Please Note: This article is written for users of the following Microsoft Excel versions: 97, 2000, 2002, and 2003. If you are using a later version (Excel 2007 or later), this tip may not work for you. For a version of this tip written specifically for later versions of Excel, click here: Printing All or Nothing.
by Allen Wyatt
(last updated December 17, 2014)
Karen is looking for a way to print an entire workbook, even if a user chooses to print a single worksheet. In other words, she is looking for a way to print either the entire workbook, or nothing at all—there should be no "in between" options.
The only way to handle this is through the use of a macro. VBA allows you to create macros that are initiated when certain events occur. One of the events that can trigger macros is the "print" event. When someone asks to print, or chooses to see a print preview, the BeforePrint event of the Workbook object is triggered. You can create your own macro that executes when the event is triggered.
Private Sub Workbook_BeforePrint(Cancel As Boolean) Dim sht As Variant Dim bPreview As Boolean Dim iResponse As Integer On Error GoTo ErrHandler iResponse = MsgBox(prompt:="Do you want to Print Preview?", _ Buttons:=vbYesNoCancel, Title:="Preview?") Select Case iResponse Case vbYes bPreview = True Case vbNo bPreview = False Case Else GoTo ExitHandler End Select Application.EnableEvents = False For Each sht In Sheets If sht.Visible Then sht.PrintOut Preview:=bPreview End If Next ExitHandler: Application.EnableEvents = True Cancel = True Exit Sub ErrHandler: MsgBox Err.Description Resume ExitHandler End Sub
Whenever Excel gets ready to print, or whenever print preview is invoked, the BeforePrint event is triggered and this macro runs. The macro first asks the user if he or she wants to do a print preview. A Select Case structure is used to set the bPreview variable based on the answer to the question. The setting of bPreview then controls what happens.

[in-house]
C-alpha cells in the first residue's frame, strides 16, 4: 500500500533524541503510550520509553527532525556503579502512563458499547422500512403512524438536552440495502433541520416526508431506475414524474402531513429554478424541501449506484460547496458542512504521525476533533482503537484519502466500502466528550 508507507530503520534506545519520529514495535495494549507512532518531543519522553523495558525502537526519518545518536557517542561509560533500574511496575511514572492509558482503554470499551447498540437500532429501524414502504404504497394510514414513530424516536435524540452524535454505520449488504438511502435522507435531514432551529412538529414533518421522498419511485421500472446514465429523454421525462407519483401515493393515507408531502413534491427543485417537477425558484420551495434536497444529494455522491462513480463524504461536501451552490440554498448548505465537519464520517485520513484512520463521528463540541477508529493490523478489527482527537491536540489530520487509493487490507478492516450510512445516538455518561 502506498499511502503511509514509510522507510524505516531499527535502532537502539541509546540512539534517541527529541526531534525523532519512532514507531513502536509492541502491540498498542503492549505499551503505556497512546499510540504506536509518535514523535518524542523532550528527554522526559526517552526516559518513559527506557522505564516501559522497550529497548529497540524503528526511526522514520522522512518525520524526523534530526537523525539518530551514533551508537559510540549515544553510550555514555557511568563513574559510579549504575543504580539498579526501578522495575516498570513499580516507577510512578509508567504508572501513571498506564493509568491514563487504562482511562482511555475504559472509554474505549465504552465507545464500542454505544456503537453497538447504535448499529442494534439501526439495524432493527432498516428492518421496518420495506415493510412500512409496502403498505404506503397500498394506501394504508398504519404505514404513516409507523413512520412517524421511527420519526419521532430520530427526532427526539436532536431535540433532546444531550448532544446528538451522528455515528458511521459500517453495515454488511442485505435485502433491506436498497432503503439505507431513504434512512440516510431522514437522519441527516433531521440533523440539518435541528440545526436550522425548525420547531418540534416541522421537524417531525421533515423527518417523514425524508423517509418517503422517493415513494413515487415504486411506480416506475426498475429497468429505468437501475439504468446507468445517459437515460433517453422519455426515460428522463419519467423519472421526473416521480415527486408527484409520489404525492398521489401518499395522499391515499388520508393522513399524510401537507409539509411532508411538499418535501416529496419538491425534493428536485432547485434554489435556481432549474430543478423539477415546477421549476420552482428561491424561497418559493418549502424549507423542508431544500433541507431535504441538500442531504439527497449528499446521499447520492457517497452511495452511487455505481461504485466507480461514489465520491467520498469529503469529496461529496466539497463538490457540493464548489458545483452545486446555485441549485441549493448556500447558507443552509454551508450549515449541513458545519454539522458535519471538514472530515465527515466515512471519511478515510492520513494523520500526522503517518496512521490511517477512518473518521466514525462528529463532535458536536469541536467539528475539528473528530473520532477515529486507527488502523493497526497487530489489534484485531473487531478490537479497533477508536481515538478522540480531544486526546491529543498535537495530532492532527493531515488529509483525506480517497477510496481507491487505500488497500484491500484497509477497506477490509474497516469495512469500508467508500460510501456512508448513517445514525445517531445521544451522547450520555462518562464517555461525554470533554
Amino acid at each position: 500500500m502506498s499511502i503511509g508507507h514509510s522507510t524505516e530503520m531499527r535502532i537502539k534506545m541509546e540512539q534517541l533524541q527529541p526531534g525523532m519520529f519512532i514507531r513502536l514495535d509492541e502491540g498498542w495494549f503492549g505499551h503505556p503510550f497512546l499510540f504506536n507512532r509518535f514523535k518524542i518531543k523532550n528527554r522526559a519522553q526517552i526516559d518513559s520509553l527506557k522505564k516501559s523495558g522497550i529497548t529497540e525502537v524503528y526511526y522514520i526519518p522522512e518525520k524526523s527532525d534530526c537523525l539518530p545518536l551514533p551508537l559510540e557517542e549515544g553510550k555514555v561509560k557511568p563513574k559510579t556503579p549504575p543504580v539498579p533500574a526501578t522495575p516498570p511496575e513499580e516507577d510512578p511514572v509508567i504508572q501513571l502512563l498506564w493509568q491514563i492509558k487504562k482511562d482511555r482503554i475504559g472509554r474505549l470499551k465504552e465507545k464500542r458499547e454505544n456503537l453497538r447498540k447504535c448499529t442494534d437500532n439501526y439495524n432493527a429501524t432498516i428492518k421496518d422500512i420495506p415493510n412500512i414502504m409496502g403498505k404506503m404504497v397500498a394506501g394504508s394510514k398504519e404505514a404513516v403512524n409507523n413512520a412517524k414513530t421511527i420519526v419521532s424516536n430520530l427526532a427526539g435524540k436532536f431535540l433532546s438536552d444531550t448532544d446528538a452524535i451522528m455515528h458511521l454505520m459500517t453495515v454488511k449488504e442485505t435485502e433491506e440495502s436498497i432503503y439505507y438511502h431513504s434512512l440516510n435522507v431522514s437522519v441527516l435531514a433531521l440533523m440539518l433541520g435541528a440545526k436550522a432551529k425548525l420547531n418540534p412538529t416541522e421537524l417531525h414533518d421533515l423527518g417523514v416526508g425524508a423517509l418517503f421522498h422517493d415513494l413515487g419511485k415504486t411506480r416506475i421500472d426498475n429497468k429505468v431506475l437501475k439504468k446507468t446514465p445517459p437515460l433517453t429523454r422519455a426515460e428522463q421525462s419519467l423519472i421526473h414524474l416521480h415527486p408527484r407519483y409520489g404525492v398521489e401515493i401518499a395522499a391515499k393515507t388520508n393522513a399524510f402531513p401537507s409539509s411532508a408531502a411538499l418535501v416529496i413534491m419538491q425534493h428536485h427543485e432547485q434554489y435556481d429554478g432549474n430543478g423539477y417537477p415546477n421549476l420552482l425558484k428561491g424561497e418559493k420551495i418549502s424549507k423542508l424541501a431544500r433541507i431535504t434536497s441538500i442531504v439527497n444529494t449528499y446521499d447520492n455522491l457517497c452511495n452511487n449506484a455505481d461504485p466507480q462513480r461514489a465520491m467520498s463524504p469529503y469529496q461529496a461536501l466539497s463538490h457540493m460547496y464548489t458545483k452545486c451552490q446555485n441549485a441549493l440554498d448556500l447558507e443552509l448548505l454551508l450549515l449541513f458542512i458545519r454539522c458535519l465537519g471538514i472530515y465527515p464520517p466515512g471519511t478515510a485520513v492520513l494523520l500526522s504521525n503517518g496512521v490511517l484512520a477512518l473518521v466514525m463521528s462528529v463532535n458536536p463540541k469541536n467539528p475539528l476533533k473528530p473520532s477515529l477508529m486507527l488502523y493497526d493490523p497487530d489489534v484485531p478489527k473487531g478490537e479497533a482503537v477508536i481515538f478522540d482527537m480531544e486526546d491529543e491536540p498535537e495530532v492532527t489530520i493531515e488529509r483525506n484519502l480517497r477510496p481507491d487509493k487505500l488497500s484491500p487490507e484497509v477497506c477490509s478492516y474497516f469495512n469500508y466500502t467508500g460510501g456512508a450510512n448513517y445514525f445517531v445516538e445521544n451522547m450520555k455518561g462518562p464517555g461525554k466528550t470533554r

If the user clicked Cancel when asked about previewing, then the macro is exited and the printing is canceled. Otherwise, each worksheet in the workbook is examined to either print or preview. If the worksheet is visible, it is printed, and the Preview property is set equal to bPreview (True means that the worksheet is previewed; False means it is actually printed).
Notice that the macro sets the EnableEvents property to False. This is done so that no other events can trigger while printing or previewing. If EnableEvents is left "on," then every time the PrintOut method is used, the entire BeforePrint event is again triggered—the user would end up in an endless loop if event handling were not turned off.
Also, note that one of the last things to occur before exiting the macro is that the Cancel property is set to True. This is done so that the original print or print preview request that generated the BeforePrint event is cancelled. There is, after all, no need to complete that request, and the macro did all the print handling for the user.
There is one caveat, of course, to using this approach to printing: If macros are not enabled, the handler will not run and the user can print as desired. (Holding Shift while opening the workbook disables macros and the user most times is asked if they want to enable macros.) Other issues of ExcelTips have discussed this fact.
ExcelTips is your source for cost-effective Microsoft Excel training. This tip (3329) applies to Microsoft Excel 97, 2000, 2002, and 2003. You can find a version of this tip for the ribbon interface of Excel (Excel 2007 and later) here: Printing All or Nothing.
Comprehensive VBA Guide Visual Basic for Applications (VBA) is the language used for writing macros in all Office programs. This complete guide shows both professionals and novices how to master VBA in order to customize the entire Office suite for their needs. Check out Mastering VBA for Office 2010 today!
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Got a version of Excel that uses the menu interface (Excel 97, Excel 2000, Excel 2002, or Excel 2003)? This site is for you! If you use a later version of Excel, visit our ExcelTips site focusing on the ribbon interface.